More Outsourced Services Help Companies Support Telecommuting, IDC Reveals

FRAMINGHAM, MASS — Small businesses and telecommuters seem to be a good mix. According to IDC, approximately 9 million Americans will telecommute this year, and more than half of them will work for a small business. Additionally 25% of all U.S. small businesses employ at least one telecommuter. To ensure these employees are as productive at home as they are in the office, small businesses are increasing the amount of support they provide to them.

One way small businesses are supporting telecommuters is by offering remote access to the corporate local area network.

Table 1

U.S. Small Business LAN Owners' Use of Remote Access Technology for

Telecommuters, 1999

All Small Number of Employees

Businesses

Fewer than

100

employees Under 5 5-9 10-19 20-49 50-99

Currently

allow

remote

access

to

corporate

LAN 29.1% 17.3% 31.1% 28.6% 37.2% 54.4%

Source: IDC, 2000

Although small businesses are willing to provide support for their telecommuters, they often need help to do so.

"Businesses that seek to capitalize on cost savings and employee retention benefits require well-planned and well-managed telecommuting strategies," said Mary Porter, senior analyst with IDC's Small Business and Home Office research programs. "However, small businesses often don't have the manpower to implement the strategies, and as a result they are turning to outsourcers for help."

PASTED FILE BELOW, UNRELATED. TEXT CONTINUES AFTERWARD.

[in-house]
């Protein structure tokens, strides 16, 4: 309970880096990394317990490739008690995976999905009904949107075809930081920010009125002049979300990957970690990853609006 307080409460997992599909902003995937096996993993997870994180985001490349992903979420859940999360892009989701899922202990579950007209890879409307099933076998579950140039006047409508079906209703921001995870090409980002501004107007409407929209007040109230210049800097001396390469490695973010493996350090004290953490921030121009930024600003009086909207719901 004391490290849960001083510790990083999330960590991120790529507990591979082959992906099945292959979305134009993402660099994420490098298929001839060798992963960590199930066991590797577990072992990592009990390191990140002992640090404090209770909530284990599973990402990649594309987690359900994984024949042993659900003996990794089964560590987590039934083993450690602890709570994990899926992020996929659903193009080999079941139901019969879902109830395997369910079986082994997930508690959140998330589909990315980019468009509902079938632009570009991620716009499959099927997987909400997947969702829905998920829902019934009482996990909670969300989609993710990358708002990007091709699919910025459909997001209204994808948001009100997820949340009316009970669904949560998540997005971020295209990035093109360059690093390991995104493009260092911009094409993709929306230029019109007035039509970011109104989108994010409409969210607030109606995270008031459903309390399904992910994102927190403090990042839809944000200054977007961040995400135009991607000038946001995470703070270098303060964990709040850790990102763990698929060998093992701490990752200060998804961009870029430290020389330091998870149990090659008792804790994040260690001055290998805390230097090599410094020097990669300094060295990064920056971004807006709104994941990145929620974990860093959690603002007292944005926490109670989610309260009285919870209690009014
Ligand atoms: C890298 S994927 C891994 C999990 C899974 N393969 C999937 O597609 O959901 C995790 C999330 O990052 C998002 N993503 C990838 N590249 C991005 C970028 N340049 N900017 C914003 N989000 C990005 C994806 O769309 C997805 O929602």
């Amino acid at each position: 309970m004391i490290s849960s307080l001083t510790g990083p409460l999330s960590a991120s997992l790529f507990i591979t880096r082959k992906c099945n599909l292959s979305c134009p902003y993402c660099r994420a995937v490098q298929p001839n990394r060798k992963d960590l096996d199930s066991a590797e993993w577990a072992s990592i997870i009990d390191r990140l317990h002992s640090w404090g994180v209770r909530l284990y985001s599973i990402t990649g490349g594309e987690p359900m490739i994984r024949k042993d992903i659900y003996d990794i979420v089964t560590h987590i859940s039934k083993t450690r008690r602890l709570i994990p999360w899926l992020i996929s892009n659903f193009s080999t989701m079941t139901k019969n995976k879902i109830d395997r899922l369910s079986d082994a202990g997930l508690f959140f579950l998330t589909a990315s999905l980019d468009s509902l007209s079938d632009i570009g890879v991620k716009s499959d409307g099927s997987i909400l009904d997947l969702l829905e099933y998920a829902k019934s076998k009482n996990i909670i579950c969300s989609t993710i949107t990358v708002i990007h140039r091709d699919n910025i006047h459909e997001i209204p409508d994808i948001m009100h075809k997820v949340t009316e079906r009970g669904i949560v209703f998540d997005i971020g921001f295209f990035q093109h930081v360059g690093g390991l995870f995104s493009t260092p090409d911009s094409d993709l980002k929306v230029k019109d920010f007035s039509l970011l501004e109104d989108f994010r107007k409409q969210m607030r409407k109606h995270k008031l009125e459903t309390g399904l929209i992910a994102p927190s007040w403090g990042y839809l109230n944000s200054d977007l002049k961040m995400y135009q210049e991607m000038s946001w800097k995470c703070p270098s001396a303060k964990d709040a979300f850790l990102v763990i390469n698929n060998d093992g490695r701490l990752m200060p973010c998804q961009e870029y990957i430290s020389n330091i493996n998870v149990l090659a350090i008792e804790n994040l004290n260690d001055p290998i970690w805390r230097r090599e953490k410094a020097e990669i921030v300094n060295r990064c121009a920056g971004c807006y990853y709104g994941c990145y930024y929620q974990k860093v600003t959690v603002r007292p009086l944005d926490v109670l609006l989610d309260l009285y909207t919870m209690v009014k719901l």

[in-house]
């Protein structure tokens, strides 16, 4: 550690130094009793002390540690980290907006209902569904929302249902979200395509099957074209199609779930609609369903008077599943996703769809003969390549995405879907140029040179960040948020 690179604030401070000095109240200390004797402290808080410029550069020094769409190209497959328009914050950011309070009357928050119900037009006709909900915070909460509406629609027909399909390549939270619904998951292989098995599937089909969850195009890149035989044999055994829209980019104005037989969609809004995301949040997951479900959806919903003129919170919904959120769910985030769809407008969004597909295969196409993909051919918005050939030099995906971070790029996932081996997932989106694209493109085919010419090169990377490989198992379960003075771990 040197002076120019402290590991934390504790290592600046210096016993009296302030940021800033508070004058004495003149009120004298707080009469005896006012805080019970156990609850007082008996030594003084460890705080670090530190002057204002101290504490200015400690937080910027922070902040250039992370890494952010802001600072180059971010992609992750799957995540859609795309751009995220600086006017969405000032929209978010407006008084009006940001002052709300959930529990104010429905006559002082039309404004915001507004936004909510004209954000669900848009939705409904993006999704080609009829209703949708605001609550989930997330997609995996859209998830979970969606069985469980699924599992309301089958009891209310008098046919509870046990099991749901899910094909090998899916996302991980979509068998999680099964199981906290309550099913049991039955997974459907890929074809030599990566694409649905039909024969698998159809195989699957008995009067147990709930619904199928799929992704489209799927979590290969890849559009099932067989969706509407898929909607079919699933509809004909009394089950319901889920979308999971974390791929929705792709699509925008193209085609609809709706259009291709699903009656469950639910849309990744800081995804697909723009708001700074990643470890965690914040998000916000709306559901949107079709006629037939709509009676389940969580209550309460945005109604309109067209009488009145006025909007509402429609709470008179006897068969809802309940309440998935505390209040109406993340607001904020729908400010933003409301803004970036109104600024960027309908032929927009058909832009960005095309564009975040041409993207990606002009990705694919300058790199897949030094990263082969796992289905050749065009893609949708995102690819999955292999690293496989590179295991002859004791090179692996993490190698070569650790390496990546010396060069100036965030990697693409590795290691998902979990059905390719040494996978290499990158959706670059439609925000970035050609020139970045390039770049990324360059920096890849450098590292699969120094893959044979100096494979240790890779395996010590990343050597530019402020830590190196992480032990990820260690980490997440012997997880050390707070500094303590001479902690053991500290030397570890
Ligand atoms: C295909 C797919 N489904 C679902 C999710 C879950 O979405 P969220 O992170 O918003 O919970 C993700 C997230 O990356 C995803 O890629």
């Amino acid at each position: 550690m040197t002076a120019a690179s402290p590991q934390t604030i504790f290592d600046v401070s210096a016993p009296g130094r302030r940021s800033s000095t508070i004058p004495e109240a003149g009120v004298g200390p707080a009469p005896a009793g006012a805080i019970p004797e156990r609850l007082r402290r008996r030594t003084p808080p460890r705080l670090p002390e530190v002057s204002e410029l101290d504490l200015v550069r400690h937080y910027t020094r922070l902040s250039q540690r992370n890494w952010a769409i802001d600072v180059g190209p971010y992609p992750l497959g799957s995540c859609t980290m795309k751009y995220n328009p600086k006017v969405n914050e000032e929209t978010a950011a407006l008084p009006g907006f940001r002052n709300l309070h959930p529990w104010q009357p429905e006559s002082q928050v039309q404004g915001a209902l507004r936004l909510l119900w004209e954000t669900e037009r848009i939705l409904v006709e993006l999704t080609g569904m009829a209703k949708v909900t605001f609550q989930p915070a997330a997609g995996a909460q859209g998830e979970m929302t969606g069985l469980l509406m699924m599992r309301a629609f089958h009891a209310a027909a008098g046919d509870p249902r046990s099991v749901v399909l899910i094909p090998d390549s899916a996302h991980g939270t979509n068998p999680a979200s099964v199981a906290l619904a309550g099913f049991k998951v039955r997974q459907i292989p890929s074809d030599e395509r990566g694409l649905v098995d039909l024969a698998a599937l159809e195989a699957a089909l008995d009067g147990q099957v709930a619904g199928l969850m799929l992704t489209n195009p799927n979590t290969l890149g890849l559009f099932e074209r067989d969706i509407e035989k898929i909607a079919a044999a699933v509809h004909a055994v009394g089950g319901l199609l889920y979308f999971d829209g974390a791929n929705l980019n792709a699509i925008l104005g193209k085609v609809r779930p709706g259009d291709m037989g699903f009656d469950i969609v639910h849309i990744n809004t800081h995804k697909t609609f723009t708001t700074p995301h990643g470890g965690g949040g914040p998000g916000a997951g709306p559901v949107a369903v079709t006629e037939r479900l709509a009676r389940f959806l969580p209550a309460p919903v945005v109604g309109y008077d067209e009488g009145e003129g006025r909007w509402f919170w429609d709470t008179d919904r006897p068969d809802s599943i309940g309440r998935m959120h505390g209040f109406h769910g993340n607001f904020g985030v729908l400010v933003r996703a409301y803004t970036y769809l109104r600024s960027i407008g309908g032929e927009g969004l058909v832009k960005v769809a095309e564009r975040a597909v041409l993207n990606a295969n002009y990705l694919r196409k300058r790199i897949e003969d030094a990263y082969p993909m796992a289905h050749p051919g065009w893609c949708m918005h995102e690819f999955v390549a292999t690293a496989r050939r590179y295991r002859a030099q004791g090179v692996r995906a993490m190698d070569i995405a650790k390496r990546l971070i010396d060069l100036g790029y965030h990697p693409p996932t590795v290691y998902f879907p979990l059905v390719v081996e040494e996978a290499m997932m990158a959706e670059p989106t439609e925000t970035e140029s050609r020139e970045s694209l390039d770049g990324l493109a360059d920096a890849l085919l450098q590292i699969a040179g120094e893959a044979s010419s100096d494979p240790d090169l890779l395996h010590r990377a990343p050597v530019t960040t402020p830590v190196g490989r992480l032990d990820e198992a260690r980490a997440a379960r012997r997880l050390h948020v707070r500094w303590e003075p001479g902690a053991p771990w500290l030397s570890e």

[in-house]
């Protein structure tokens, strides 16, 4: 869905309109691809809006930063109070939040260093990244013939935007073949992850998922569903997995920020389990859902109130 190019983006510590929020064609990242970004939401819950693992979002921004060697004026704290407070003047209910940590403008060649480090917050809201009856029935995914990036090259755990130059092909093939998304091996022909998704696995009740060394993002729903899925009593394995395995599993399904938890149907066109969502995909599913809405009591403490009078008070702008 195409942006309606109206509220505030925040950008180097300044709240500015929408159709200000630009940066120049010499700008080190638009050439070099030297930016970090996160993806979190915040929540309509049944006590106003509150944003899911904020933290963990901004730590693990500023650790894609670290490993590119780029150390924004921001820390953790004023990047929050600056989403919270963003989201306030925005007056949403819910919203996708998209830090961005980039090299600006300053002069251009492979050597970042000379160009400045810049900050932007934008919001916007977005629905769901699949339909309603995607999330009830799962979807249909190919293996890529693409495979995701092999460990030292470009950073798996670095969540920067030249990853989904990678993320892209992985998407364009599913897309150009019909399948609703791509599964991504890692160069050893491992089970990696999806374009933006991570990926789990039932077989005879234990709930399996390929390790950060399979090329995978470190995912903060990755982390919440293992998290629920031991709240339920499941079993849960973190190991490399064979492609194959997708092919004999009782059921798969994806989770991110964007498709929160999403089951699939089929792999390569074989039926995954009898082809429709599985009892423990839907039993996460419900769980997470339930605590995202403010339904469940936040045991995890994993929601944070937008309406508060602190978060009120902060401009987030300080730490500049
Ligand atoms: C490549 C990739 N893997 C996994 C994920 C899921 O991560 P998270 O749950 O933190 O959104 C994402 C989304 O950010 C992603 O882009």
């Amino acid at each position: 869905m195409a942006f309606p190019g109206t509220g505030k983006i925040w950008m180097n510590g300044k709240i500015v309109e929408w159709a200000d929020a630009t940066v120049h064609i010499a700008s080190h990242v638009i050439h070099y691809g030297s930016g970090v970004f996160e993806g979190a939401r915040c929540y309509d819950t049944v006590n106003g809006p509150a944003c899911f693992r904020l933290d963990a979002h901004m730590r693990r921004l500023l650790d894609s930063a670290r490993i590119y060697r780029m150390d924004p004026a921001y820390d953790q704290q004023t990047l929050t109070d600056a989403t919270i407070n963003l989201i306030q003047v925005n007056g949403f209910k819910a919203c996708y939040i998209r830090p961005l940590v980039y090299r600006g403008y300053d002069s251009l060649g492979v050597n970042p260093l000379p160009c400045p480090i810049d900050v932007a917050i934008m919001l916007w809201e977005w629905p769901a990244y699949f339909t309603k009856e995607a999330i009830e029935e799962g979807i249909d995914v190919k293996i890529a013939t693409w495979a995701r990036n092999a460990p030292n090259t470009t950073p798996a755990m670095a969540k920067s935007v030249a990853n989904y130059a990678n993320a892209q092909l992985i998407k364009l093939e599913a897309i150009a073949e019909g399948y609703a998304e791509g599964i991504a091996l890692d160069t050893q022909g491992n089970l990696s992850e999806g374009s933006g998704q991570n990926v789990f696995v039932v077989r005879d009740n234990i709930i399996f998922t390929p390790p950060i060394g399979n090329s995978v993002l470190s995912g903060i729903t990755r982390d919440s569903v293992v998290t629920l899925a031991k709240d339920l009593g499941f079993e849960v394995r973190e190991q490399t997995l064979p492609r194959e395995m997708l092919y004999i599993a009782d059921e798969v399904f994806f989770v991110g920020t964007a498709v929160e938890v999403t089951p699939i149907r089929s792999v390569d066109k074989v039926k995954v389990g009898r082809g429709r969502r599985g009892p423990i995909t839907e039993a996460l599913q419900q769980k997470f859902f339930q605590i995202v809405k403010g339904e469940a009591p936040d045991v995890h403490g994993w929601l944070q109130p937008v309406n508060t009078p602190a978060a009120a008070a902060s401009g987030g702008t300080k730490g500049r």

Providers of outsourced telecommuter services deliver the necessary combination of technology, broadband access, management, training, and support to enable corporations to develop telework strategies and achieve efficiencies. Their services run the gamut from planning telecommuting programs to providing the equipment to hiring and training employees to trouble-shooting technical problems.

"Telecommuting enables companies to improve their bottom line by reducing the costs associated with real estate, travel, and overhead. Outsourced services provide the vehicle to monitor and report such progress and demonstrate the value of a telecommuter program," Porter said.

IDC's new report, Outsourced Telecommuting Services: An Idea Whose Time Has Come (IDC #B21226), examines the U.S. telecommuting market and the need for outsourced telecommuting services. The report defines outsourced telecommuting service, reviews the activities service providers could perform, and discusses the advantages of the service. It also forecasts the number of U.S. telecommuters through 2003, looks at the number of small businesses that employ telecommuters, and discusses factors driving and inhibiting telecommuting growth. Finally, the report profiles leading telecommuting service providers. To order a copy of the report, contact Sally Donovan at 800-343-4952, ext. 4219 or at sdonovan@idc.com.

About IDC

IDC delivers dependable, relevant, and high-impact data and insight on information technology to help organizations make sound business and technology decisions. IDC forecasts worldwide IT markets and technology trends and analyzes IT products and vendors, using a combination of rigorous primary research and in-depth competitive analysis. IDC is committed to providing global research with local content through more than 500 analysts in 42 countries worldwide. IDC's customers comprise the world's leading IT suppliers, IT organizations, and the financial community. Additional information can be found at http://www.idc.com.

IDC is a division of International Data Group , the world's leading IT media, research, and exposition company.

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